Let me tell you what you can do with $5

Before I go off on this little diatribe let me send you to the story that has my blood boiling today.


This story was brought to my attention by a member over at the Thinner Times Forum.

Unbelievable. I’ve been overweight most of my life. I’ve also been getting my nails done and getting pedicures since before I could drive a car, back when my mother used to drop me off at the salon with my girlfriends and pick us up hours later. Back when my mother used to go with me as little bi-weekly mother daughter adventure because I talked her into wearing acrylics.

I’ve gotten my nails done and gotten pedicures every other week for most of my adult life and an average day at the nail shop for me ranges anywhere from $50-$100 dollars depending on what all I decide to get done that week. You know sometimes I decide to add an eyebrow wax, some extra designs to my nails, a facial, what have you.

And that’s not even counting the tip I usually leave. I can tell you right now if my nail salon tried to take on an extra $5 charge because I’m overweight, they’d have one hell of a scene on their hands when I raised holy hell in that salon and made sure every person in there new that in addition to the $5 tip I just gave every girl that worked on me that day, they also thought they needed to charge another $5 because of my weight.

If I lived in the town that happened in I would be outside that salon right now with picket signs and encouraging every other woman in the community whose BMI qualified her as “overweight” to be doing the same. If you want to ruin your business and your reputation in my community over $5 dollars lady, rock on.

Oh the cliche` things I could say about $5 dollars – but I am not racist nor am I a bigot like the woman that owns the nail salon in question is.

There are some things I understand. I understand the airlines having to charge an overweight person for an additional seat when they infringe on the personal space of the person sitting next to them and cause the airline to have to have an empty seat next to them. I understand that there are times that my weight and my size affect those around me and I understand there having to be situations where that costs us more money. Heck I pay more for larger clothes, for better quality furniture that can handle my weight, all sorts of things, but something like this, where it is all about discriminating against someone with no real purpose at all. That’s just infuriating to me.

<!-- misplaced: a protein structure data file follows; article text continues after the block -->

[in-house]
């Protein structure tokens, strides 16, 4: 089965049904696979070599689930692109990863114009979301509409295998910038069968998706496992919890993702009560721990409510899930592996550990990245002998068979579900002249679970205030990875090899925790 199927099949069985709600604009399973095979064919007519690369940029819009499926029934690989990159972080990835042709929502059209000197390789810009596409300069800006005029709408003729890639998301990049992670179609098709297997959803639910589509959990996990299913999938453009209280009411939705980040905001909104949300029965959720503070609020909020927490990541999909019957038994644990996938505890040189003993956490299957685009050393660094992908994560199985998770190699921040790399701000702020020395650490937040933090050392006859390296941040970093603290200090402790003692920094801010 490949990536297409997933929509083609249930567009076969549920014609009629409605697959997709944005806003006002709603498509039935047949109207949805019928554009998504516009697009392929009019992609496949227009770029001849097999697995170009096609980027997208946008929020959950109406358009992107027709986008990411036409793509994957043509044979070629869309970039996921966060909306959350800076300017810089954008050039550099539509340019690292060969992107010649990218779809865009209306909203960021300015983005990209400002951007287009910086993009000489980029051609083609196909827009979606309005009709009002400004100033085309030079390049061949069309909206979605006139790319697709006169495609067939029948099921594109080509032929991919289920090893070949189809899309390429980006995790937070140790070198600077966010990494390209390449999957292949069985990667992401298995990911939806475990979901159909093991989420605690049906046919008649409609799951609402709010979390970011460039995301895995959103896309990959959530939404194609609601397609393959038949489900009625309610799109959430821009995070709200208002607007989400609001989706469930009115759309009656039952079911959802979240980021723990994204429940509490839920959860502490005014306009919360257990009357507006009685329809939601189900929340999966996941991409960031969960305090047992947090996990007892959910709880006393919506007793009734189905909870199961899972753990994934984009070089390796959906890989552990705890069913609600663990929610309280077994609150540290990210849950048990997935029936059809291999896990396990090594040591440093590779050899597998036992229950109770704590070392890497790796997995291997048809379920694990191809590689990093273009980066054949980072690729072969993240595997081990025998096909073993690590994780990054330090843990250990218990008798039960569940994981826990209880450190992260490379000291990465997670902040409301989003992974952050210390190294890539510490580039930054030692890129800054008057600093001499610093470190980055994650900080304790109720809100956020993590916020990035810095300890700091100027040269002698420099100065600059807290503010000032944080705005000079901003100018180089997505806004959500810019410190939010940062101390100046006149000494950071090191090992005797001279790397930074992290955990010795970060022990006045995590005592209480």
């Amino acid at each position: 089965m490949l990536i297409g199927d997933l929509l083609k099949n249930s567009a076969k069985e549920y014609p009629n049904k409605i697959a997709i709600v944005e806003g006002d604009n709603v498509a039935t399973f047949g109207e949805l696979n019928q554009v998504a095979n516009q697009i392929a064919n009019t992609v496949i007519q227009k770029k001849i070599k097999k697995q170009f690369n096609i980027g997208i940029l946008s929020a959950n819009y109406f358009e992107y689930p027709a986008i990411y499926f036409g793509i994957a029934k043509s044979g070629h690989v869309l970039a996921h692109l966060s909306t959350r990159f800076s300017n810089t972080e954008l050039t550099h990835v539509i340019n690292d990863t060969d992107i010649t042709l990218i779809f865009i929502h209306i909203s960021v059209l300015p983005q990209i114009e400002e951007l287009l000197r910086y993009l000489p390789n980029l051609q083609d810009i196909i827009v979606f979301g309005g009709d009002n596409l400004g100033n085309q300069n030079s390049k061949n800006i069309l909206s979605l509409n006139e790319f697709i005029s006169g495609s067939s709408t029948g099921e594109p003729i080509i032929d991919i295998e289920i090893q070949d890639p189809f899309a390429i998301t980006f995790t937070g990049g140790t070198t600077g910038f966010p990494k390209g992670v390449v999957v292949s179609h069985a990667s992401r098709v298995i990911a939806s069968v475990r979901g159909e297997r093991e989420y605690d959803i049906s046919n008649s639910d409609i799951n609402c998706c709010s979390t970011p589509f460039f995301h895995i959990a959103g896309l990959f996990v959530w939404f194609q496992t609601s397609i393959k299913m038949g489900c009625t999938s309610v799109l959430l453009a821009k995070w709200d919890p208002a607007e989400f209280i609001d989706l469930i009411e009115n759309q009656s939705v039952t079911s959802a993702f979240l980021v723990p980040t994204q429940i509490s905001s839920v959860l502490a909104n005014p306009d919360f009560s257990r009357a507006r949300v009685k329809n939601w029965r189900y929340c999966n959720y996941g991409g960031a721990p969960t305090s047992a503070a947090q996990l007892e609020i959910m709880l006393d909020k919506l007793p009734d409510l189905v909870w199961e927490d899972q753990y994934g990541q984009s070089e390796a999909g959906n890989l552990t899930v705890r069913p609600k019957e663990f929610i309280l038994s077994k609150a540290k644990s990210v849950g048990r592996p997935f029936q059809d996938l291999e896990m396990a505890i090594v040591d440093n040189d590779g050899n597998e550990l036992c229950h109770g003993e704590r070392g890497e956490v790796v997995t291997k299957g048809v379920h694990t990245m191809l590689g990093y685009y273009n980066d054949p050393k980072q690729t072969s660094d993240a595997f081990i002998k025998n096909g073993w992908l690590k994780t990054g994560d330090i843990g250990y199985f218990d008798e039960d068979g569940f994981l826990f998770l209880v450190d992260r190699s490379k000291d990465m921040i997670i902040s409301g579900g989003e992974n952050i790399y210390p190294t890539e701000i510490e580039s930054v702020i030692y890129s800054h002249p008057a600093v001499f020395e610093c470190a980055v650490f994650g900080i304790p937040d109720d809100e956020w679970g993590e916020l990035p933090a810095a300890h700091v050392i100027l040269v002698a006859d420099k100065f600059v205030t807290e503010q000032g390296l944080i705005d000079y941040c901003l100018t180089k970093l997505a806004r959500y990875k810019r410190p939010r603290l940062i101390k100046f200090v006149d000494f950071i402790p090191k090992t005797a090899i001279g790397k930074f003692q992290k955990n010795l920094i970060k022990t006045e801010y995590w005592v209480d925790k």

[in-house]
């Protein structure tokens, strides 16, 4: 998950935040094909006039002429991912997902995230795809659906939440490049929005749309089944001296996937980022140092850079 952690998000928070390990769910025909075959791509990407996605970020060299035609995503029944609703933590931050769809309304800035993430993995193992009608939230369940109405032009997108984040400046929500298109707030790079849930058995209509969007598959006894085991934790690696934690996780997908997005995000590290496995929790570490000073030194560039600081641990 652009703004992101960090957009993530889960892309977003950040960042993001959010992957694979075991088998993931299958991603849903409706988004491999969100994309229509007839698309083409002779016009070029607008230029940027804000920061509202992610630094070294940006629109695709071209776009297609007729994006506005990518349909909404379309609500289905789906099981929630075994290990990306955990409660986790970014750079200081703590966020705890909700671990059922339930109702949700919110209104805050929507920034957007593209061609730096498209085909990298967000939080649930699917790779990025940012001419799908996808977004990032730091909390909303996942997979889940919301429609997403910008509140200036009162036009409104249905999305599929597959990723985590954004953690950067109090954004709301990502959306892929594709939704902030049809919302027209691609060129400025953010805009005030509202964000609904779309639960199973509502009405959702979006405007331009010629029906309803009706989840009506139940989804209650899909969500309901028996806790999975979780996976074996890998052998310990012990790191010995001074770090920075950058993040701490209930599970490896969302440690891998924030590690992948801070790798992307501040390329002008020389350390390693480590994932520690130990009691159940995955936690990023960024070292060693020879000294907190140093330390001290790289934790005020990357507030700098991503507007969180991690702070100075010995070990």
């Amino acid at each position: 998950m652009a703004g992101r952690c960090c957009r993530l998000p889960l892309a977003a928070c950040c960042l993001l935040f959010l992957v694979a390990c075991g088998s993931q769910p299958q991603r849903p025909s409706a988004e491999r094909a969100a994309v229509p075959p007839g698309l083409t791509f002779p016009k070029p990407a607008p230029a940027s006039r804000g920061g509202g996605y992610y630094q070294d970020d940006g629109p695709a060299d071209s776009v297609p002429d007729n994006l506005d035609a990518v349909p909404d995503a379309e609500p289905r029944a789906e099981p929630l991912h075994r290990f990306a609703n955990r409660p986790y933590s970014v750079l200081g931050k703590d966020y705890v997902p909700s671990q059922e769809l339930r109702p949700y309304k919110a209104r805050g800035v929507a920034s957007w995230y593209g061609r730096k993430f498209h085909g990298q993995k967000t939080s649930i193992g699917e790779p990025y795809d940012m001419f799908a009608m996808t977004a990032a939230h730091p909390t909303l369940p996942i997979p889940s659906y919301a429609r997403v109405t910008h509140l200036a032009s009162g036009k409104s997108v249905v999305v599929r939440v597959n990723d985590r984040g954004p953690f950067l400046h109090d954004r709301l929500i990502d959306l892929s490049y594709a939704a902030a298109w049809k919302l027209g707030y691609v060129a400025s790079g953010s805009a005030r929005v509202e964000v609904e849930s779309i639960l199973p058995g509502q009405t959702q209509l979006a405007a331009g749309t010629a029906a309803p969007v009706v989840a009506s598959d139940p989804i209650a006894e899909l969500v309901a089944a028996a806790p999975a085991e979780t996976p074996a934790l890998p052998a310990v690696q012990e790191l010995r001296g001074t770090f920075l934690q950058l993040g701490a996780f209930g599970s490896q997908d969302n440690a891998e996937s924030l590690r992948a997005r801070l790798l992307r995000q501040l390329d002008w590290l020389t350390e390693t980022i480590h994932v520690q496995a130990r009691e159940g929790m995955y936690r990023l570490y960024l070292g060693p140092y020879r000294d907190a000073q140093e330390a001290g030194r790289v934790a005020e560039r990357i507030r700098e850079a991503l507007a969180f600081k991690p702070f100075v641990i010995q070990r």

If you ask me all this woman did was make an utter fool of herself, and probably lost herself a great deal of business in the process. I sure hope so, I can promise I would never do any business at her shop again, and I doubt many in the Weight Loss Surgery community would either.

By |2012-09-13T09:44:00+00:00October 26th, 2010|My Story|3 Comments


  1. Andrew October 28, 2010 at 1:46 am - Reply

    According to the manager, the chairs have a 200 pound weight limit and this lady, who certainly appears to be over 200 pounds, would be increasing the likelihood of imposing any sort of damage to those chairs.

    if the nail salon manager would be charging extra simply because the client is overweight (i.e claiming that she’d have “more to work with” scenario), that would be a different story. risk of damaging sensible equipment comes into play.

    • Pandora October 28, 2010 at 4:32 pm - Reply

      Thank you for your comment Andrew, though to be bluntly honest I don’t believe the Manager. As I said in my post I’ve been getting my nails and toes done for about 20 years now and during that time I’ve weighed anywhere from 180-400lbs and I have NEVER heard of such a thing.

      Additionally, there are smart ways of doing business and there are stupid ways of doing business. If I run a business and I have a chair that has a weight limit of 200lbs and I know that I have several customers that exceed that weight limit and that I am going to have to replace that chair let’s say every 5 months. Then I am well aware that I need to charge a fee that covers those costs and I am not going to do it in a way that is offensive to my client base.

      The average cost for a pedicure ranges from $30-$60 depending on the length of the massage that is included and other things like foot masques and special soaks and lotions. Now if I knew that I was plaque with the issue of having to replace a chair rather often because of an issue like this one, as a business manager I would do a few things. First I would select one or two chairs that I would dedicate to my heavier clients, so that the risks were limited to those chairs and not my entire stock of chairs. Second I would add something else to the service that I could charge and addition $5 to ALL of my clients for, therefore getting the $5 I needed from my heavier clientele to put towards chair replacements, and at the same time adding an additional $5 of revenue to my business from my other clients.

      There are ways to go about doing things that don’t come off as offensive, bigoted and racist as this Salon’s Managers approach did.

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